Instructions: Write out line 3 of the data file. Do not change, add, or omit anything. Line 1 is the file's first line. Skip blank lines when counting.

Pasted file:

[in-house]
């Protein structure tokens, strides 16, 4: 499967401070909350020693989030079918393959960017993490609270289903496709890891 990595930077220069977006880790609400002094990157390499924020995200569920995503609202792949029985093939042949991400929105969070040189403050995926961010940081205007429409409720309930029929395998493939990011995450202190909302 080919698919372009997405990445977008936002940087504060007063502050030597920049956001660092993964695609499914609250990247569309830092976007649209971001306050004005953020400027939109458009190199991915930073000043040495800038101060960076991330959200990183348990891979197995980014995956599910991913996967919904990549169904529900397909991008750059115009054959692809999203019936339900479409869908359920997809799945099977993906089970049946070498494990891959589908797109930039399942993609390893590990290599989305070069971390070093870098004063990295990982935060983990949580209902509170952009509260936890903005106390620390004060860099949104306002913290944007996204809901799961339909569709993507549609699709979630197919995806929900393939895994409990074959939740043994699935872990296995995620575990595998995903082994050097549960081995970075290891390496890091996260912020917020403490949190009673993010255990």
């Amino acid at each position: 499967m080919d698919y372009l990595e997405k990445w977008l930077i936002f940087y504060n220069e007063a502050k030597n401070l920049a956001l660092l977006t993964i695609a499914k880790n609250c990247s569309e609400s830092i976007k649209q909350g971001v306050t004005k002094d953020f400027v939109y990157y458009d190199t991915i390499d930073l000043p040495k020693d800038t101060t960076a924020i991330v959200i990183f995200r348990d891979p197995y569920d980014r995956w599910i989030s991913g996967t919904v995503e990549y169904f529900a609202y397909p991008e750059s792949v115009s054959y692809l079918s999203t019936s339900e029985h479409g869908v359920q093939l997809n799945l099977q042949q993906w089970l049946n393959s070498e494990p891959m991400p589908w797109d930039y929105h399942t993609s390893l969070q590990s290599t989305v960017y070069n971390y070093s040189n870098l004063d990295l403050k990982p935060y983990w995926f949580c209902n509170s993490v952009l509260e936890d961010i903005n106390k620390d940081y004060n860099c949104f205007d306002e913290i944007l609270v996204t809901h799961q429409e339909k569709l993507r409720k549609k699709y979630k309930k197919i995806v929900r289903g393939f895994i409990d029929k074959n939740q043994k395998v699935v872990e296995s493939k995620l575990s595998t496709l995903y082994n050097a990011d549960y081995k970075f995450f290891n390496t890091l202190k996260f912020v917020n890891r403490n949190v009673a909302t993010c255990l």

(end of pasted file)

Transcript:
């Amino acid at each position: 499967m080919d698919y372009l990595e997405k990445w977008l930077i936002f940087y504060n220069e007063a502050k030597n401070l920049a956001l660092l977006t993964i695609a499914k880790n609250c990247s569309e609400s830092i976007k649209q909350g971001v306050t004005k002094d953020f400027v939109y990157y458009d190199t991915i390499d930073l000043p040495k020693d800038t101060t960076a924020i991330v959200i990183f995200r348990d891979p197995y569920d980014r995956w599910i989030s991913g996967t919904v995503e990549y169904f529900a609202y397909p991008e750059s792949v115009s054959y692809l079918s999203t019936s339900e029985h479409g869908v359920q093939l997809n799945l099977q042949q993906w089970l049946n393959s070498e494990p891959m991400p589908w797109d930039y929105h399942t993609s390893l969070q590990s290599t989305v960017y070069n971390y070093s040189n870098l004063d990295l403050k990982p935060y983990w995926f949580c209902n509170s993490v952009l509260e936890d961010i903005n106390k620390d940081y004060n860099c949104f205007d306002e913290i944007l609270v996204t809901h799961q429409e339909k569709l993507r409720k549609k699709y979630k309930k197919i995806v929900r289903g393939f895994i409990d029929k074959n939740q043994k395998v699935v872990e296995s493939k995620l575990s595998t496709l995903y082994n050097a990011d549960y081995k970075f995450f290891n390496t890091l202190k996260f912020v917020n890891r403490n949190v009673a909302t993010c255990l």